3 min

Diversity in cybersecurity: a crucial issue for the sustainability of the industry

All studies show this: gender diversity enables organisations to perform better. However, women are underrepresented in the digital sector, and more particularly in cybersecurity. So, girls and ladies, dare to enter this rapidly expanding sector, which needs your skills in terms of know-how and interpersonal skills. I can never repeat it enough: “Who dares wins!”

Every 8 March, the place of women in society and in organisations is questioned. This International Women’s Rights Day questions clichés and the understanding of inequalities.

In the cybersecurity industry, the evidence is clear. Yes, there is a worldwide lack of women in the sector, even though cybersecurity is part of everyone’s daily life. I remind you that a cyberattack occurs every 39 seconds[1]. At the same time, the sector has only 24% women worldwide, and less than 11% are in management positions[2]. In France, the cybersecurity workforce is made up of barely 11% women, and only 2% of them are managers.

Yet women have been responsible for major advances in computing, such as Ada Lovelace (who created the first computer program in 1843), Mary Keller (who defended the first thesis in computer science), and Margaret Hamilton (a software pioneer whose program enabled humans to walk on the moon).

Statistics prove that gender diversity is important for success in general. The more different you are, the better you perform! The richness and creativity that comes from diversity actually means better solutions to users’ concerns. In terms of startups, those co-founded by women have a better return. For every dollar invested, funds recovered 0.78 cents for a women’s startup compared to 0.32 cents for a men’s startup[3]. However, access to funding (especially series > B) remains a key issue for women founders or co-founders of startups. Overall, investors continue to favour men’s teams, which represent more than 90% of the funds raised in 2020[4].

What can we do to ensure that in the future, there are more women in cybersecurity, including in leadership and founding positions? Well, it all depends on you, girls and ladies! Many women shy away from science and careers in cybersecurity for fear of lacking the right skills. This fear is unfounded. Asserting your legitimacy and daring to enter this sector of the future with its many challenges and opportunities is one of the keys.

Multi-stakeholder actions relating to education and training, carried out by governments, companies, universities, schools, and associations, are necessary. Activities such as awareness-raising and introduction to coding, from the earliest age to primary and secondary school, are priorities in the fight against stereotypes. The challenge is to change the outdated image of the “geek” and encourage vocations in this “cyber” sector where the unemployment rate is 0%.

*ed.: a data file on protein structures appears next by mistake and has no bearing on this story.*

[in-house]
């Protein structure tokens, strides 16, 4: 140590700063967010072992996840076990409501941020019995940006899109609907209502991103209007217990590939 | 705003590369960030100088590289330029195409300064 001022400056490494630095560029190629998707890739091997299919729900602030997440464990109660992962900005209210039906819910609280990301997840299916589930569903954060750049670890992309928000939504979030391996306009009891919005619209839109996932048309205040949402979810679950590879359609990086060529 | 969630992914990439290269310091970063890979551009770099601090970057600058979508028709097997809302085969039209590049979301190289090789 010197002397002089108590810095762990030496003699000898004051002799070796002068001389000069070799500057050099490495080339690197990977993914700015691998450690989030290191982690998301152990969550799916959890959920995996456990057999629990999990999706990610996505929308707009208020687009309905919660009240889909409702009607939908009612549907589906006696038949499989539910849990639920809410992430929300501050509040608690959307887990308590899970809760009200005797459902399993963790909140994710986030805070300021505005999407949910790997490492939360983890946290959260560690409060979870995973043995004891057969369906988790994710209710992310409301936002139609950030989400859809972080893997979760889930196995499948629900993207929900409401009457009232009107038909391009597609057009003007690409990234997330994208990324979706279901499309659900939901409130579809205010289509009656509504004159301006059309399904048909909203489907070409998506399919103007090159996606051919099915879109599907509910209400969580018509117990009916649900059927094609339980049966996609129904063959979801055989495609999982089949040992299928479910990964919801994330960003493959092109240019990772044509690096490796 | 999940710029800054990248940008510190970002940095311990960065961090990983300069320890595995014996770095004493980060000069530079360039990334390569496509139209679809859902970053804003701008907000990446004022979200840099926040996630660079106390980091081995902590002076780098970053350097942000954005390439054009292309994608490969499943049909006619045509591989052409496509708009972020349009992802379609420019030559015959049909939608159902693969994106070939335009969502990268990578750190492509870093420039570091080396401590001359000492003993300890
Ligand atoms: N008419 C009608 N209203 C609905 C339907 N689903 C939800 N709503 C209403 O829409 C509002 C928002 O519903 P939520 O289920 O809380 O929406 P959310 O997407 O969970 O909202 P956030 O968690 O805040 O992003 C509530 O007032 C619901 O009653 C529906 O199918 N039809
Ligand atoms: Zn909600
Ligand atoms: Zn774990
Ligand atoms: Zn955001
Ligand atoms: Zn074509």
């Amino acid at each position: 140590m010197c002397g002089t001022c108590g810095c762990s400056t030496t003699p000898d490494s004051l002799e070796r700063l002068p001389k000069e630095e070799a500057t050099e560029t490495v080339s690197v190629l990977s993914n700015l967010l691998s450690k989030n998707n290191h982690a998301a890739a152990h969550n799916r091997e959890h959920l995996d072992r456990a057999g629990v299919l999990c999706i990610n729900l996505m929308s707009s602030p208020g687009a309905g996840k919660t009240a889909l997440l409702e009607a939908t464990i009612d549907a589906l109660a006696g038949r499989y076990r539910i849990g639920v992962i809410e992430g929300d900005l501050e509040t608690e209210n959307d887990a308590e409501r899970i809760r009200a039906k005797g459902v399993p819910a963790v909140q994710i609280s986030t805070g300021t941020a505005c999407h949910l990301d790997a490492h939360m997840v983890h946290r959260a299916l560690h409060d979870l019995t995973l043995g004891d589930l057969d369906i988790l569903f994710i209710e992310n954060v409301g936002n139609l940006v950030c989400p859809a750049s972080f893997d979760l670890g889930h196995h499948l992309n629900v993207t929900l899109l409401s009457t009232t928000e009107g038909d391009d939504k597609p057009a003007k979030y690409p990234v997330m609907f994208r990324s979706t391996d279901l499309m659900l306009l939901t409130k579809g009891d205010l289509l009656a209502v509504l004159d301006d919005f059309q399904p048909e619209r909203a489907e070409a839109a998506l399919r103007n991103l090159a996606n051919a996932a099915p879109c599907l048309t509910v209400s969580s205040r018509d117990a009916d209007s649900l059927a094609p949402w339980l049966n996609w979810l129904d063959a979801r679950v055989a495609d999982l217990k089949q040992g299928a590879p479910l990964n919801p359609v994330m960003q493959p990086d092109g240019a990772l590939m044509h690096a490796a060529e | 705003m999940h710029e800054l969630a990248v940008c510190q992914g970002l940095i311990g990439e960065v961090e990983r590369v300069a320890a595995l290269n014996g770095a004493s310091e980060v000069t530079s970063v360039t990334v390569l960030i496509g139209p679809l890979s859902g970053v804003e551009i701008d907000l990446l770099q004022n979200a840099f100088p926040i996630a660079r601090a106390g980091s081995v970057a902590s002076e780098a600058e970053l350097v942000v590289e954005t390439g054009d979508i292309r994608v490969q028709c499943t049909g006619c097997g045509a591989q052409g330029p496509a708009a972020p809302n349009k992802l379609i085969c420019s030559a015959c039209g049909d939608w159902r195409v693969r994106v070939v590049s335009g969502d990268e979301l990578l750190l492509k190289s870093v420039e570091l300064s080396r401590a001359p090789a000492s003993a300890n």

In addition to raising awareness among pupils and teachers in schools, it is important that parents and families also take up the subject. They are the main influencers in terms of guidance. We need to repeat to girls that they can go into these professions. Today, only 33% of girls are encouraged by their parents to go into the digital professions, compared to 61% of boys… At the same time, 37% of female high school students are considering going to a computer science or engineering school, compared to 66% of boys[5].

TEHTRIS, together with its partners, has understood that gender diversity is a guarantee of efficiency and that it only results from competence and merit. TEHTRIS currently has a 31% female workforce, and 75% of the Executive Committee is female. We have a Cyber Academy that enables us to train our workforce, regardless of their background. Often associated with technical attacks, the cybersecurity sector is in fact very vast and everyone can find their place in it. It brings together a variety of skills: technical development, design, legal, HR, sales, marketing, finance, purchasing, planning, analysis, etc. It is also meaningful because we can act by preventing ransomware from happening. In this way, we are working for cyber peace.

The cyber ecosystem—and in particular the associations of which TEHTRIS is a member—have clearly identified this urgent need for gender diversity and the need to promote the presence of women in these professions. The CEFCYS (Cybersecurity Women’s Circle) is doing remarkable work to raise awareness in secondary and higher education. Within the Cyber Excellence Cluster, the ‘Cadettes de la Cyber’ programme—of which I have the honour of being one of the sponsors—has just been created with the aim of supporting women in this sector. At the European level, Women4Cyber, launched by the European Cyber Security Organisation (ECSO), is working to make the sector more inclusive through national Chapters. The European Union is also at work with, for example, the WomenTech EU initiative aimed at supporting women entrepreneurs in deep tech. This list is far from exhaustive.

However, while all these initiatives are necessary to raise awareness among stakeholders, they are not sufficient. It is up to girls, women, and men to act, to dare to go into these fields of the future, and to accompany and support these talents.

[1] According to the UN (2020)

[2] (ISC)² Cybersecurity Workforce Study

[3] According to the BCG

[4] According to the Sista/CNNum/BCG barometer

[5] According to a survey conducted in 2021 by Ipsos and the computer school Epitech.

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